1:32 F4U-1A BIG ED Eduard Catalogue # BIG3349 Available from Eduard for €71,25 Bunny Fighter Club price: €60,56 Yes, the ‘Birdcage’ Corsair was nice, but the one we all really wanted to see was the bubble canopy variant! Of course, after a period of selling their initial tooling, the F4U-1A was released in the last months, and despite Tamiya’s reputation for moulding and engineering excellence, it sure doesn’t stop Eduard bringing out a number of upgrade and detail sets. These are now packaged in the popular BIG ED set, saving you a little money. As I write this, a new F4U-1A specific Brassin cockpit has also just arrived, and we’ll bring that to you as soon as we can. In the meanwhile, let’s see what’s inside this new BIG ED set. I also enclose separate product links, as well as the one for the whole suite. BIG3349, F4U-1A (for Tamiya kit), €71,25 32365, F4U-1A engine 32366, F4U-1A exterior 32828, F4U-1A interior S.A 32829, F4U-1A placards 32784, F4U seatbelts JX176, F4U-1a masks F4U-1A engine All photo-etch sets here are packaged into Eduard’s familiar, slim letterbox format sleeves, with a protective card inner. This particular set contains two, bare brass PE frets which include detail for the engine, radiator cooling flaps, and also a set of replacement PE engine cowls. A small amount of remedial work will need to be carried out, such as drilling holes so that ignition lines may pass, and also removal of the sockets around the collector ring. I’m not a massive fan of this, and flat ignition wires. I would perhaps just drill the plastic sockets, and add lead wire, using the wiring guide here. Other areas of detail are very good though, such as the small actuators which sit within the cooling flap ring. These will take a little time to assemble. Those internal faces also undergo a change, with a metal facing plate for each one. A real seller for me is the inclusion of the main circular cowls, which after being belt to shape, are then lines with the internal framework. These should look very nice when complete. It’s just a pity the metal is bare brass, as chipping down to a nickel-plate surface would have looked excellent. F4U-1A exterior This is a single-fret release which helps to tidy up a few areas that Tamiya were a little remiss with, such as the bare ends of the wing flaps, and a little rib detail etc. A suite of wiring looms are also included for use in the gear bay and wing fold area too. A notable area of change is the tail wheel bay where various brackets and a box are installed, onto which the rudder cable horn will be attached. That’s a particularly nice touch, onto which you can possibly add the wires/rods too. A bare minimum of surgery will be required for this set, and nothing too worrying either; just a little end rib detail removal on the flaps. Certainly no headache F4U-1A interior S.A As the suffix denotes, this set contains self-adhesive parts, which I’ve always found to work very well due to adhesive strength. Just make sure you align things before setting them together! This set contains TWO frets; one in nickel and printed in colour, and the other in bare brass. The first fret is essentially the various cockpit consoles, switches etc, along with the now familiar two part, layered instrument panel. This layered approach also applies other elements within this set. Colour printing is excellent, but of course, you will need to remove a certain amount of detail so you can install everything. The second fret is where the rest of the detail comes into play, with everything from foot pedal sheathing and brackets, through to upgrades for the fire extinguisher and its mounting bracket. This fret offers a lot in terms of detail which Tamiya missed out, whereas the first fret deals with upgrading current detail, mostly. Other parts on this fret include more wiring looms for bulkheads, seat detail, sidewall detail including throttle and avionics upgrades, and also edge trimming for the canopies, instead of the smooth plastic edge that companies still seem to mould on their kits. This set is NOT to be used in conjunction with the forthcoming resin cockpit set, and must simply be used to detail the plastic kit parts. The resin pit will contain its own PE sets, and a number of details will be incorporated within the resin itself. This is a very nice upgrade set, but with some careful surgery required to install it. F4U-1A placards Again, this set contains a single fret, but with quite a high parts count. As well as the actual placards, there are some parts that appear to be duplicated from the Interior set, including console detail, and a good number of the avionics. However, some parts are present only this set, such as the data and manufacturer plate for the Pratt & Whitney engine. I would have though these would have been included in the engine set! It sort of makes this set reasonably important if you bought the other sets, despite the duplications. This set would be a perfect stablemate to the Zoom Interior set, if you don’t want to bother with the other sets in this schedule. F4U seatbelts I’m not really a believer that you either love or hate photo-etch, colour seatbelts. I have activelt tried to avoid them in favour of the textile belts, but I recently had to use a set inside my 1:32 Do 335, and I have to say that they were actually very easy to use. A couple of toothpicks were used form a ‘wave’ into the belts, so they weren’t absolutely straight, and of course, assembly is minimal. I think the overall effect was very good. This set consists of a single, colour PE fret that is beautifully printed. The stitching may look a little heavy, but in all, this should build up into a very attractive set. If you aren’t a fan of metal, then Eduard have released a set of fabric belts. F4U-1A masks These are a real time saver, and in my opinion, worth every penny. When you spend 4 hours masking a Mosquito cockpit, you really understand the true worth of having a specific masking set. Of course, the cockpit canopy is the main player here in this set, with the sliding hood being supplied as frame outlines only. Don’t fill in with liquid mask if you use Klear on your canopies, or you’ll fog things up. I would use scrap sheet infill to do the job. Masks are also supplied for wheel hubs and other small, peripheral detail. Conclusion Overall, these are excellent upgrade sets, despite some of the inclusions, omissions and layout being a little odd in places. Essentially, for the interior, you have numerous options to detail the kit, and I would look at the Eduard site and the instructions, and check exactly what each set offers you before you commit to buy. In all though, certainly worth checking out if you have one of the new release 1A kits in your stash. Highly recommended My sincere thanks to Eduard for these review samples. To purchase directly, click THIS link. James H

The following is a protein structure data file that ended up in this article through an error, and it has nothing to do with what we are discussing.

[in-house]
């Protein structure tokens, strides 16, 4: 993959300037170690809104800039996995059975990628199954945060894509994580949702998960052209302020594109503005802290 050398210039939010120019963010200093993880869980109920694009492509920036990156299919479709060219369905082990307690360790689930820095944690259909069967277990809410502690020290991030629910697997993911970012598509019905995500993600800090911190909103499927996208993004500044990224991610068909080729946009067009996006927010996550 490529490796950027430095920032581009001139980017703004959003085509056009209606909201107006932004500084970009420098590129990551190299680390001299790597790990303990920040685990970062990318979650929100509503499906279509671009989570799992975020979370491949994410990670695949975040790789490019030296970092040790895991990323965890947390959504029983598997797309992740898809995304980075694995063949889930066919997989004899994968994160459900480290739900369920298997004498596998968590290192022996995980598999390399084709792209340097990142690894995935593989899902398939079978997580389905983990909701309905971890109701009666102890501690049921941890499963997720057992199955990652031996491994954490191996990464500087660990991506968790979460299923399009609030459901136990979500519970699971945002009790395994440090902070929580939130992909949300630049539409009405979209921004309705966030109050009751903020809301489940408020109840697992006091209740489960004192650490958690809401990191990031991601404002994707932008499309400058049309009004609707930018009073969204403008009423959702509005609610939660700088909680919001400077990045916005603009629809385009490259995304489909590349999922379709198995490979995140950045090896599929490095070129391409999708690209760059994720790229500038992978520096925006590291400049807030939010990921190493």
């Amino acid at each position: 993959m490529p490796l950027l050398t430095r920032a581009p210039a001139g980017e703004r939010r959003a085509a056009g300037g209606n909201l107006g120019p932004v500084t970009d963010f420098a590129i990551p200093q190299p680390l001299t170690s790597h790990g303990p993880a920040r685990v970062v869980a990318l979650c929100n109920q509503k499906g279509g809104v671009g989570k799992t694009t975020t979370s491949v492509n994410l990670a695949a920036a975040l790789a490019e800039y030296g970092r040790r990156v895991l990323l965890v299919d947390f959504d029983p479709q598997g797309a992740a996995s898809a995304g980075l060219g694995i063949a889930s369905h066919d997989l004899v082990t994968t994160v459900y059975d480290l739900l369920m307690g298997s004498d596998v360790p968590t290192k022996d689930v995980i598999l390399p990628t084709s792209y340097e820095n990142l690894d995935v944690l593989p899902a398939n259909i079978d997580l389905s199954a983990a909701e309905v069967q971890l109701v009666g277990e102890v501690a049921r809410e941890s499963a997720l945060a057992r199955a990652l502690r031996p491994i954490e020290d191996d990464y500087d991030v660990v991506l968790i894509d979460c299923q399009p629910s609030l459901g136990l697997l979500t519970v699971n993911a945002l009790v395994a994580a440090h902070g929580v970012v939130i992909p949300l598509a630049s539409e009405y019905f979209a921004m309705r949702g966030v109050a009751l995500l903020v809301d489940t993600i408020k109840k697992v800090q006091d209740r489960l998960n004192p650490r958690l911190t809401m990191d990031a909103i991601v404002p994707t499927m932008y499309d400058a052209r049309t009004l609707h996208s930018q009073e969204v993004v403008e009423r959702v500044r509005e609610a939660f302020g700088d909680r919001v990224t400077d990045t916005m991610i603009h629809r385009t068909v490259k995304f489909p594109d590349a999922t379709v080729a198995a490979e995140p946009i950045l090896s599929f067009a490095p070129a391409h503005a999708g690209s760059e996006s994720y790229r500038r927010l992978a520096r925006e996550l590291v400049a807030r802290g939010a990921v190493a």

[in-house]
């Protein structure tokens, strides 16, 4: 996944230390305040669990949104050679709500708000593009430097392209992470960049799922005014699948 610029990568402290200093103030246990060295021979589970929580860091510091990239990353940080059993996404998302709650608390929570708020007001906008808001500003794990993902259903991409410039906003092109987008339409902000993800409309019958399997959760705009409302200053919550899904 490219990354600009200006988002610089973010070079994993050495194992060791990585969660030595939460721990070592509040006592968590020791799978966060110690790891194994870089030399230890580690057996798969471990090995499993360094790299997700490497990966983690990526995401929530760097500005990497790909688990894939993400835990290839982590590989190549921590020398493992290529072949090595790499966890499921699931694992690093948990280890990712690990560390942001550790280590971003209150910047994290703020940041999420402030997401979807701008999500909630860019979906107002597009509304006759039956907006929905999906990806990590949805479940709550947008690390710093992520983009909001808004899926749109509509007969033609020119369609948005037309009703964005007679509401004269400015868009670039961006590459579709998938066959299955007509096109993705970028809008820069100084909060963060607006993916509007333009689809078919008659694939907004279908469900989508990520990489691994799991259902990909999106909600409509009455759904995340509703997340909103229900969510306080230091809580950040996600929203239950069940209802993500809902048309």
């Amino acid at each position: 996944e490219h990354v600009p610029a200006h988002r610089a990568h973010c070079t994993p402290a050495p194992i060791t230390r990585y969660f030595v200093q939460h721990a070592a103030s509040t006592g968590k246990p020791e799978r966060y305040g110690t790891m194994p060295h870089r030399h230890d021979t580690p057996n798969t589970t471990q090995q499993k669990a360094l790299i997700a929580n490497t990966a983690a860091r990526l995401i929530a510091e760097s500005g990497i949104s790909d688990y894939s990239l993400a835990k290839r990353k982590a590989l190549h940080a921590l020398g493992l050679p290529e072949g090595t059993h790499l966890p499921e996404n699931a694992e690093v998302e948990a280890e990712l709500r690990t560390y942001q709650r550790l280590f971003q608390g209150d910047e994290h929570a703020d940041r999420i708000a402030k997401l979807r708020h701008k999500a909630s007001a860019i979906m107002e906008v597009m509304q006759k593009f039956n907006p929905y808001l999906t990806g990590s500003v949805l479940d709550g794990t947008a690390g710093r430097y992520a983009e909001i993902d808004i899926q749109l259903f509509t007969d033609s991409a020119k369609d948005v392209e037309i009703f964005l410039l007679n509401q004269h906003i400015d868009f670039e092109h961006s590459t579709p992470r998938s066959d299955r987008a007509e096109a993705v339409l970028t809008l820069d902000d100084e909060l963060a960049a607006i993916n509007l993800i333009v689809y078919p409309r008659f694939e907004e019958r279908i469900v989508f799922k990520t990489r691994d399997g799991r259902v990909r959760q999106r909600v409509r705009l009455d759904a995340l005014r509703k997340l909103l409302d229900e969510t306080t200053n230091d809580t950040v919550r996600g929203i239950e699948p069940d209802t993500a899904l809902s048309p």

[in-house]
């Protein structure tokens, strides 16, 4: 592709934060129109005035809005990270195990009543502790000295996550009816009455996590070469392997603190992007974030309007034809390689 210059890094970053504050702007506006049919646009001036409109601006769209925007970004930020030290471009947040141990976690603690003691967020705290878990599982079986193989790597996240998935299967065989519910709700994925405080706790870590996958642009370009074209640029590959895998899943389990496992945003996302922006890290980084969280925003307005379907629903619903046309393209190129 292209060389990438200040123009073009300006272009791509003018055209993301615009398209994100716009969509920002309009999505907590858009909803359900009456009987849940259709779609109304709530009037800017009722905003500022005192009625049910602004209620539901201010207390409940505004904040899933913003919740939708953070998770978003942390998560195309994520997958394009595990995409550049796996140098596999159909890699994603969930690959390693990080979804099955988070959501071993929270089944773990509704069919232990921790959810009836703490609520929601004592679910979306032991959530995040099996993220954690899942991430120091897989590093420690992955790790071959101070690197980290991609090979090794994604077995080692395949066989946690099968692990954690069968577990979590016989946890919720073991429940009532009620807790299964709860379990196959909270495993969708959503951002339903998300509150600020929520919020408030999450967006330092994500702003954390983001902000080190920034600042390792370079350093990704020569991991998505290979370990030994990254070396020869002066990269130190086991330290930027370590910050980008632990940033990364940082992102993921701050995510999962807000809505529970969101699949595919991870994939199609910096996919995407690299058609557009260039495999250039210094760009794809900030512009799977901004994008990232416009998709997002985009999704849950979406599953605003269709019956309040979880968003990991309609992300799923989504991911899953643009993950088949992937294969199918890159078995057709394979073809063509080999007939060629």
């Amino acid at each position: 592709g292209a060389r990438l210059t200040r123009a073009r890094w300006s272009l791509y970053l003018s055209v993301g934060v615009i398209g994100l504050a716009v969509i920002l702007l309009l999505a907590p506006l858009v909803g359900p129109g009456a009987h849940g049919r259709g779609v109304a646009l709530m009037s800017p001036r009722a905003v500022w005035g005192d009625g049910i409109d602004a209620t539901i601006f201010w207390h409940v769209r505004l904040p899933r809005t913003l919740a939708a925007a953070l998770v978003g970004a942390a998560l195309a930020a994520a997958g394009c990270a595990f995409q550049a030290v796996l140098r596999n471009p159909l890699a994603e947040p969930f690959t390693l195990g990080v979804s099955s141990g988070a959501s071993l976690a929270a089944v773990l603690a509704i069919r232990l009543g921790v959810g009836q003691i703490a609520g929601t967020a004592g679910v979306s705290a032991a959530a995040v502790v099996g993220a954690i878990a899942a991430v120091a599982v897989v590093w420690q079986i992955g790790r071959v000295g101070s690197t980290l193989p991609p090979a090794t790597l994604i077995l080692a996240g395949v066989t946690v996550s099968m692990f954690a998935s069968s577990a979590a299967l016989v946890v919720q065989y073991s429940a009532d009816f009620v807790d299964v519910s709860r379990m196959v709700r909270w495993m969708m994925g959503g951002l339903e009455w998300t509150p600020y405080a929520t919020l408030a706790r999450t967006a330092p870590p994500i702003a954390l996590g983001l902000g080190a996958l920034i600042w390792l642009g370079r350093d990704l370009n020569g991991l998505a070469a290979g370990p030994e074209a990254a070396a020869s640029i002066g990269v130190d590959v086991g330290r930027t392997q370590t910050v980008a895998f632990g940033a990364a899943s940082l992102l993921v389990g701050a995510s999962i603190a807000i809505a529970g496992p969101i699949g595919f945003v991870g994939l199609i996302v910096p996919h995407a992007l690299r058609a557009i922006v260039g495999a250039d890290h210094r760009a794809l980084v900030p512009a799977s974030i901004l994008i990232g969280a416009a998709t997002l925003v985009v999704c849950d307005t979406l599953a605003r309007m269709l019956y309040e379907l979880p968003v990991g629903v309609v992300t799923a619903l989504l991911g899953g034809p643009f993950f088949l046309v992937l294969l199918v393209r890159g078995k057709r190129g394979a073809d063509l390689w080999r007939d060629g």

6. 1:32 F4U-1A Corsair Engine Bay (for Tamiya kit) Grey Matter Figures Catalogue # GMALB3203 Available from Grey Matter Figures for £26.40 In actuality, this new set from Grey Matter Figures isn't an engine bay set, but what it does provide is the hardware to the rear of the engine bulkhead panel, on Tamiya's new Corsair releases. Tamiya does a good enough job of the engine anyway, and of course, there is an Eduard Brassin release, should you want to go the full aftermarket route. Up until now, however, you've had to option to open things up further. Let's take a look at this set and see what it offers, and how easy it looks to implement. This release is packages into an almost bomb-proof cardboard box, with a separate lid. The only identifier is a side label which actually identifies this set as a Corsair Accessory Bay set, which is sort of more accurate than the text on the instruction manual, but I digress. Inside the box, a small re-sealable bubble-wrap wallet is ever so neatly wrapped up further in red tissue paper. Those resin parts are split between three small zip-lock wallets inside the bubble-wrap sleeve. The instruction sheets are carefully folded and placed over the package contents. Anything I have ever received from GMF is always subject to the same rigorous, high standard of packaging. For a relatively small bay area, it was certainly very well-appointed, with hardly any breathing space in there. This set consists of TWENTY-THREE parts, cast in a supple, light grey resin. That area behind the engine actually contains the engine's supercharger housing, hydraulic reservoir, fire suppressor cylinder, two oil tanks, intake air duct system, and of course the engine bearer framework. There are other detail parts in there, such as a section of plumbing which stretches between each wing root. Of course, some remedial surgery will be required on your Tamiya kit, but nothing that should really cause any problem to the average model builder. You can pretty much build the kit up until the end of the wing stage. Here, you will need to place the interconnecting plumbing section along the forward main spar. This fragile part has a couple of small protectors cast onto its rear. Just remove and clean up. GMF's instructions do now say that when it comes to cutting away the forward fuselage panels, you can opt to remove just one side if you wish. If you decide to open everything up, fear not, because there are a couple of resin cowl pieces to display with the model, cast with interior detail. Also included are two forward wing-root faring points, where they meet the lower, forward cowl. Having all that interior detail would be pointless if there wasn't a new internal bulkhead, and the new GMF part is excellent, resplendent with raised rivet detail, as well as some wiring, and connector points into which you can add your own plumbing. The new engine mounting framework consists of four tubular, welded sections, which need little clean up, apart from removing the small resin casting lugs. These particular parts in my sample have the slightest bend in them, so will need a quick dip in hot water for them to spring back into shape. You will need to carefully follow the instructions, as the engine bearers and all that ancillary detail need to weave in and out of each other. Generally though, this looks a simple enough detail set to implement. Resin casting is excellent, with nothing more than the a few narrow pouring spouts to remove. Some parts don't even have this to bother you. The whole set seems to have been designed to cause as minimal amount of fuss as possible. I can't see any general casting flaws, but you will have to remove the very lightest of fuzzy flash off some parts, and the occasional paring seam. Again, only very minimal work required to ready this whole set for assembly. The instructions are printed across two sheets of heavyweight paper. Whilst the images look very good, some printing does seem to have suffered, with photographs looking washed out, while others retain deeper, richer appearance. If yours suffers from that, I would ask GMF to email you a replacement. The photos themselves have all parts clearly numbered against a key of all the parts within the set. That's a pretty neat touch. Where you need to pay extra attention to a specific point of construction, these are highlighted by the use of clearly annotated text boxes. Paint codes are also supplied in Tamiya format, so at least you'll have an idea of how this set should be painted. Of course, you should cross reference with any images that you can find online too. Conclusion There are a core of modellers who do like to see what lurks behind various cowls and panels etc. It's a sort of technical voyeurism. Also, if you want to depict a maintenance or crash site diorama, then this set certainly helps towards achieving that ambition. Whilst there are quite a lot of parts, construction, if taken carefully, shouldn't be a problem, and there is only minimal surgery required to the host kit. All parts are finely created too. In all, a really nice aftermarket set for your Tamiya Corsair! Very highly recommended My sincere thanks to Grey Matter Figures for sending out this review sample. To purchase directly, click THIS link. James H